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PROJECT LOG FDs Semi-Interactive Server Build Log

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Joined
Dec 13, 2005
Description

Seeing as how a few of you have shown interest in AMDs new AM1 socket, I'll be spanning a build log over the next several weeks. There won't be anything special hardware wise with this build. There will not be any special cooling, there will not be a custom case. What makes this log special is how I will be testing it as it goes. Since I'll be testing several OSes and seeing how I can configure them to my liking, I will make several disk images over the course of the build.

That is where this log will be unique. If anyone is curious how these low budget, low power chips handle, let me know. I'll test it as the build progresses, within reason. I'm sorry but as cheap as these chips are, I'm not about to test how tossing it in the pool acts as water cooling :D

Hardware List

Current HW:

As the build progresses, I will update this section with what hardware the system currently has installed.

Case: DIYPC SW-9001 - This is your typical bottom of the barrel case I had laying around. Cheap, flimsy, what many would consider "disposable". The type of case someone would pick up for a cheap build. What makes this relevant is that with only two 80mm fans, it shows what an AM1 would do in a limited cooling situation, one of the main selling points given the 25w TDP.

PSU: Older Corsair CX430 - Your typical budget build will use a typical budget PSU. This is the power supply I had in my current NAS up until about a year ago, since then I've been using it as a bench supply for low power side projects. Although some may not be crazy about the CX line, I find them passable, and are probably the cheapest supplies I'd trust in a system. The one I'm using is actually the slightly older 80+ only version.

Motherboard - Gigabyte GA-AM1M-S2H - A whopping $35 at time of purchase, most AM1 boards seem to be within this price range, one of the main selling points of this socket. Reading about what Gigabyte offers with this board, I immediately noticed they advertise a board-mounted Real TIme Clock. They describe how these boards manage to stay in the sub-$40 range, as some of the chips formerly on the board, such as the CMOS, are now on the CPU itself, easing the hardware requirements for motherboards.

What I like about the GA-AM1M-S2H over the slightly more expensive GA-AM1M-S2P is the PCI slot is swapped for a second PCIe 1x slot, the parralel and serial ports are dropped, and the GA-AM1M-S2H has an HDMI port. So unless you know you will be using those ports and a PCI slot, might as well go for the cheaper board with newer tech.

Also, both boards have USB3, SATA6, and the GA-AM1M-S2H is capable of outputting 7.1 channel audio over HDMI.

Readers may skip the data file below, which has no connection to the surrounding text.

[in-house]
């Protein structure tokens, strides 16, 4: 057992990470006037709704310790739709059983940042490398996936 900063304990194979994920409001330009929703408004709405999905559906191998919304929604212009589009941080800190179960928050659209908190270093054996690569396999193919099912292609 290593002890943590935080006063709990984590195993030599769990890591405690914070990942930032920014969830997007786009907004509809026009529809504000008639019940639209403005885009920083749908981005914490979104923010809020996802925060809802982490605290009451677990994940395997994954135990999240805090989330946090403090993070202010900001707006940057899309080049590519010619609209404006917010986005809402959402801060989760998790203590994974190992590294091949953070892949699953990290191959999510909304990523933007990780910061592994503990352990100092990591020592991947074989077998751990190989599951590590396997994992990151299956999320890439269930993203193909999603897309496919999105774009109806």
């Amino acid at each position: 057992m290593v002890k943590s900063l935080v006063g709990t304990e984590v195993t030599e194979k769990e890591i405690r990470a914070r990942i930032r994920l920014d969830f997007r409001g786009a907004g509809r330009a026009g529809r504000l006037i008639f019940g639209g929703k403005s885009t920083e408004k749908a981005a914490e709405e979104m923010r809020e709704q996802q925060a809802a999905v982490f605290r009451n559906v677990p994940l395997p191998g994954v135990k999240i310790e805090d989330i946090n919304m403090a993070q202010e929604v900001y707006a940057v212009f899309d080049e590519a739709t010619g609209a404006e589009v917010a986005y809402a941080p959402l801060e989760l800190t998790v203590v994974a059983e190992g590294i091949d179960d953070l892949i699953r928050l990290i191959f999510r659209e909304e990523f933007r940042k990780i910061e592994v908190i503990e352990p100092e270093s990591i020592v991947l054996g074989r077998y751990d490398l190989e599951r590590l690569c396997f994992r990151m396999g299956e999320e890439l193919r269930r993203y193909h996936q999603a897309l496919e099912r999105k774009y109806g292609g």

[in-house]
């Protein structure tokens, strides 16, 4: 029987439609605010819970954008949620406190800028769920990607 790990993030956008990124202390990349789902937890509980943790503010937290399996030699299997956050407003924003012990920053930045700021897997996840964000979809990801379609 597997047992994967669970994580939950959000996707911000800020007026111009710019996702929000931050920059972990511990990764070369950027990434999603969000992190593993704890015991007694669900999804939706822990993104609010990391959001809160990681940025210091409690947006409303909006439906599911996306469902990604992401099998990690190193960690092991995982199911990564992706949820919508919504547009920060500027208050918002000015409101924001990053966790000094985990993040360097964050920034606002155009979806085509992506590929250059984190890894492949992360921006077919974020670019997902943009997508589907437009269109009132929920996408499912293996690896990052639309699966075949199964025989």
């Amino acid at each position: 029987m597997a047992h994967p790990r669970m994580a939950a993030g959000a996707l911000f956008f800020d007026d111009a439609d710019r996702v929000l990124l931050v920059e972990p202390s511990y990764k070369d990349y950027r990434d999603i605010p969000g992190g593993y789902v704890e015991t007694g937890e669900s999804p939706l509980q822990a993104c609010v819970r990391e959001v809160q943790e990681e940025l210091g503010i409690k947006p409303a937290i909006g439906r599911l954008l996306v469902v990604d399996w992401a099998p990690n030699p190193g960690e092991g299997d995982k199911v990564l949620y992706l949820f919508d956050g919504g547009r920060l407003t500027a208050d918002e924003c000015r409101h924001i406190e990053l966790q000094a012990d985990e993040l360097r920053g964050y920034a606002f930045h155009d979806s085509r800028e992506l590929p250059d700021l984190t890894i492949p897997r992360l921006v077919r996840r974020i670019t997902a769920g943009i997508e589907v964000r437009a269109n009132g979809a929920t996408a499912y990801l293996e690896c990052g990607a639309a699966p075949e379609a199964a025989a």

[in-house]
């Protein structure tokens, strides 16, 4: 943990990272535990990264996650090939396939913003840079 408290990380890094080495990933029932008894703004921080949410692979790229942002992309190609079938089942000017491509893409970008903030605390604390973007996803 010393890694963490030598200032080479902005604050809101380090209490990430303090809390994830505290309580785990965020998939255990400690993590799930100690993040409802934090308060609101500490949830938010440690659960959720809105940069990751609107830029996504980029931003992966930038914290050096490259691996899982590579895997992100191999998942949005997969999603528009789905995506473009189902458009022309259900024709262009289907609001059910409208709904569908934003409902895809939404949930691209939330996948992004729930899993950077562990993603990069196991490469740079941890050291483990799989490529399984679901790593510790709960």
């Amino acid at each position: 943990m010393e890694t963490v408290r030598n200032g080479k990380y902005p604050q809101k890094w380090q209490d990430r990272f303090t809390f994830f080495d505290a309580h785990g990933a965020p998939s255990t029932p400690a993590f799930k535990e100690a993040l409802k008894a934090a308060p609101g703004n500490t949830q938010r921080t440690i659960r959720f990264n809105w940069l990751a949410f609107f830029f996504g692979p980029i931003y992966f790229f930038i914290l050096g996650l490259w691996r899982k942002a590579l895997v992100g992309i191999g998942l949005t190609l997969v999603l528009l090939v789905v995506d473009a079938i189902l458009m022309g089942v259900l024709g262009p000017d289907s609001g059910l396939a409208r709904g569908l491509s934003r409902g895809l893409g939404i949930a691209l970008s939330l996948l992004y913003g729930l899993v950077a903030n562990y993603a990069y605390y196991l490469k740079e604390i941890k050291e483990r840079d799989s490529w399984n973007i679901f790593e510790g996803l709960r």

CPU - Athlon 5350 - $65 followed by a $8 discount at purchase when bundled with the GA-AM1M-S2H. That means for roughly the same price as a motherboard with a dualcore Atom or Celeron, the AM1 platform offers a 2.05GHz quadcore with an 8400 iGPU. At first glance this makes it a good option for a small HTPC or server.

RAM - 2x4GB set of 1600mhz Crucial Sport - 1.5v, CAS 9, and picked up for $76. I ordered it because I wanted 8GB and the Crucial set was one of the cheaper ones, but since the AM1 system only offers a single memory channel, if you are planning on utilizing the iGPU a lot, I suggest possibly trading off for higher clocked ram.

Storage - SSD - 120GB Samsung 840 EVO - One of the more recommended SSDs I've seen lately, the 840 EVO will of course be used as the boot drive. Outside of a few programs and the OS, most data will go on several RAIDed storage drives added later, so the smaller size and lower write bandwidth compared to the 250GB EVO shouldn't make a difference. Going with an SSD for this build should have the same effects as in other builds - decreased boot times and freeing space on the actual storage drives while not adding much power draw, helpful since I'll have this build hooked up to a USPS. Speaking of which...

UPS - APC BR700G- This is a 700VA, 450W battery backup that I used with my old NAS. Based upon a Sempron 140 (45w TDP), five 7200RPM hitachi drives, and a single old WD drive for the OS, the old NAS would draw between 65 and 100W with a SeaSonic SSR-360GP, which will be put into this server after I move everything over. Under average load, the UPS will power the NAs for 25-30 minutes.

Router - Buffalo WZR-HP-AG300H - Although based on the slightly older Wireless N technology, the WZR-HP-AG300H is running Buffalos custom version of DDWRT, allowing a wide variety of end user customization. I haven't had a reason to put any stress on it wirelessly, but it handles streaming video while transferring files over gigabit ethernet flawlessly.

Expected HW:

This is what I plan to install over the build. This may change over time as sales occur, I find better matches, etc.